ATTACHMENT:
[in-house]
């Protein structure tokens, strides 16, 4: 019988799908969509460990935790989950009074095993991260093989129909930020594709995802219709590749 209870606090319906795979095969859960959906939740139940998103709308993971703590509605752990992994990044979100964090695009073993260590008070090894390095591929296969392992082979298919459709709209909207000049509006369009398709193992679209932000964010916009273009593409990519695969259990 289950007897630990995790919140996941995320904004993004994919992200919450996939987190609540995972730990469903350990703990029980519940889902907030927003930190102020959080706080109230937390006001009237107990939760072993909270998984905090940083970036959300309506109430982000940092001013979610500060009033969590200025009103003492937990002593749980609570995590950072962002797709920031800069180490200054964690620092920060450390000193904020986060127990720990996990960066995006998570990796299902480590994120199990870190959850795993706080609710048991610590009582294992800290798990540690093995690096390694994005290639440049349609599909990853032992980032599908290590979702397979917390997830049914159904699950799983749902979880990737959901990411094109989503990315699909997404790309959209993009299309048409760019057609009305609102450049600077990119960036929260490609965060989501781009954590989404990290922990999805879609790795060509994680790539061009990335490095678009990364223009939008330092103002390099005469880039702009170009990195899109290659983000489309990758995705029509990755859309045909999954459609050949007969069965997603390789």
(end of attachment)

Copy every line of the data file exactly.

[in-house]
């Protein structure tokens, strides 16, 4: 019988799908969509460990935790989950009074095993991260093989129909930020594709995802219709590749 209870606090319906795979095969859960959906939740139940998103709308993971703590509605752990992994990044979100964090695009073993260590008070090894390095591929296969392992082979298919459709709209909207000049509006369009398709193992679209932000964010916009273009593409990519695969259990 289950007897630990995790919140996941995320904004993004994919992200919450996939987190609540995972730990469903350990703990029980519940889902907030927003930190102020959080706080109230937390006001009237107990939760072993909270998984905090940083970036959300309506109430982000940092001013979610500060009033969590200025009103003492937990002593749980609570995590950072962002797709920031800069180490200054964690620092920060450390000193904020986060127990720990996990960066995006998570990796299902480590994120199990870190959850795993706080609710048991610590009582294992800290798990540690093995690096390694994005290639440049349609599909990853032992980032599908290590979702397979917390997830049914159904699950799983749902979880990737959901990411094109989503990315699909997404790309959209993009299309048409760019057609009305609102450049600077990119960036929260490609965060989501781009954590989404990290922990999805879609790795060509994680790539061009990335490095678009990364223009939008330092103002390099005469880039702009170009990195899109290659983000489309990758995705029509990755859309045909999954459609050949007969069965997603390789």